The Glasgow climate talks will fall short. Here are other ways to accelerate progress.

In MIT Technology Review, Kelly Sims Gallagher questions whether the COP26 summit will be successful in advancing the global fight against climate change, stating that plans to reduce greenhouse gas emissions are often a distraction from short-term goals.
MIT Technology Review

Thousands of delegates will amass in Glasgow, Scotland, in the coming days for the annual UN climate conference, where they’ll spend two weeks squabbling over a lengthy list of action items that add up to a single question: How much faster will the world move to prevent catastrophic warming this century?

If history is any clue, it won’t be by much.

After 25 such summits over the last three decades, global greenhouse-gas emissions have continued to rise, aside from a few dips during economic downturns. Climate pollution is expected to sharply rebound in 2021, to nearly the peak levels of 2019, as the economy surges back from the pandemic.

Six years after nations adopted the landmark Paris climate agreement, countries haven’t committed to, much less enacted, the necessary policies to reduce emissions anywhere near as much as required to achieve the accord’s stated goal: preventing 2 ˚C of global warming this century while striving to limit the increase to 1.5 ˚C. And rich countries are still tens of billions of dollars short of the $100 billion in annual funds they agreed to provide to help developing nations address climate change.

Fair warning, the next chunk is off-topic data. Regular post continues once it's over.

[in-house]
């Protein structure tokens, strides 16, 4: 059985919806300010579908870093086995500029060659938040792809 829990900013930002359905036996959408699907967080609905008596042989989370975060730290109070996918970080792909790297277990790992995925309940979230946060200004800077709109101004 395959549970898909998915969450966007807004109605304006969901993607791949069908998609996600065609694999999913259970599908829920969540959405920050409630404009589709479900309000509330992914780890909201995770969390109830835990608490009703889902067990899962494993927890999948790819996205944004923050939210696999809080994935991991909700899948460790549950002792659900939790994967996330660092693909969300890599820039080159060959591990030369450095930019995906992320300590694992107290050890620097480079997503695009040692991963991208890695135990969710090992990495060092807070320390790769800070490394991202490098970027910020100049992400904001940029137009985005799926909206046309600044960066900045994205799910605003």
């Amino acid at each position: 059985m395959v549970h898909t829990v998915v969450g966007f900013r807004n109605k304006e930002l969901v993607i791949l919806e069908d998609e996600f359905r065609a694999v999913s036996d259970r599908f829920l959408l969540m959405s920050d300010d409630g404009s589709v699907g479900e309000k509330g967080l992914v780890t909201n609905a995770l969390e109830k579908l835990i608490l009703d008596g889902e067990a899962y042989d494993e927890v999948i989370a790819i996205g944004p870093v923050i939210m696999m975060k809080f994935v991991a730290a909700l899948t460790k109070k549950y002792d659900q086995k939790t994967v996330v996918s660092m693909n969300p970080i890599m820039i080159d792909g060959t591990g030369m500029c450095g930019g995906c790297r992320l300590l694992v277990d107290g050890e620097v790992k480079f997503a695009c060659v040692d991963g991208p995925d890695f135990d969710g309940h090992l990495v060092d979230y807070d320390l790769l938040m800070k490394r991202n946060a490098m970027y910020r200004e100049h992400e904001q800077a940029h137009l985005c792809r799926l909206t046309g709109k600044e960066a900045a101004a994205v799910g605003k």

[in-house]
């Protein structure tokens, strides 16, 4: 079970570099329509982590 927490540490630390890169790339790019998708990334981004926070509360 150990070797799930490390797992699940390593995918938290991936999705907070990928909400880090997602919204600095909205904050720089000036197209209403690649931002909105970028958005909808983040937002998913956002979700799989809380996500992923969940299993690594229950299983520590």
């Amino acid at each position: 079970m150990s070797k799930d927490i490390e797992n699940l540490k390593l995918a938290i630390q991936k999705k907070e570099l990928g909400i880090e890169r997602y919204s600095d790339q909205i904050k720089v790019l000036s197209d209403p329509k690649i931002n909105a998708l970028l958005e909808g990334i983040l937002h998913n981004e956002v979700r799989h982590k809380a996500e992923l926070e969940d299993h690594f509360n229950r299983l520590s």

If countries do no more than fulfill the loose pledges they’ve made for 2030 under the agreement, the planet is likely to heat up by around 2.7 ˚C this century, according to the UN Environment Programme’s “emissions gap report,” released earlier this week. If all they do is abide by domestic climate policies already in place, temperature increases could exceed 3 ˚C.

In a 3 ˚C warmer world, coral reefs likely disappear, the ice sheets begin to collapse, hundred-year droughts will occur every few years across vast stretches of the globe, and sea-level rise could force hundreds of millions of people to relocate, according to various studies.

“If the goal is to maintain a safe, livable climate for the majority of the world’s population, the grade is an F-,” says Jessica Green, an associate professor of political science at the University of Toronto who focuses on climate governance. “We’re not there; we’re not even close.”

Given the near-term calculations of geopolitics, which are dominated by considerations of political strength, international advantage, and domestic growth, the lack of progress isn’t terribly surprising.

Any treaty that involves nearly all the world’s nations, from the Kyoto Protocol to the Paris accord, has to be watered down to the point that it simply doesn’t demand much. Under the 2015 Paris agreement, emissions targets are self-determined, voluntary, and nonbinding. There is no real penalty for failing to set ambitious goals or achieve them, beyond international tsk-tsking.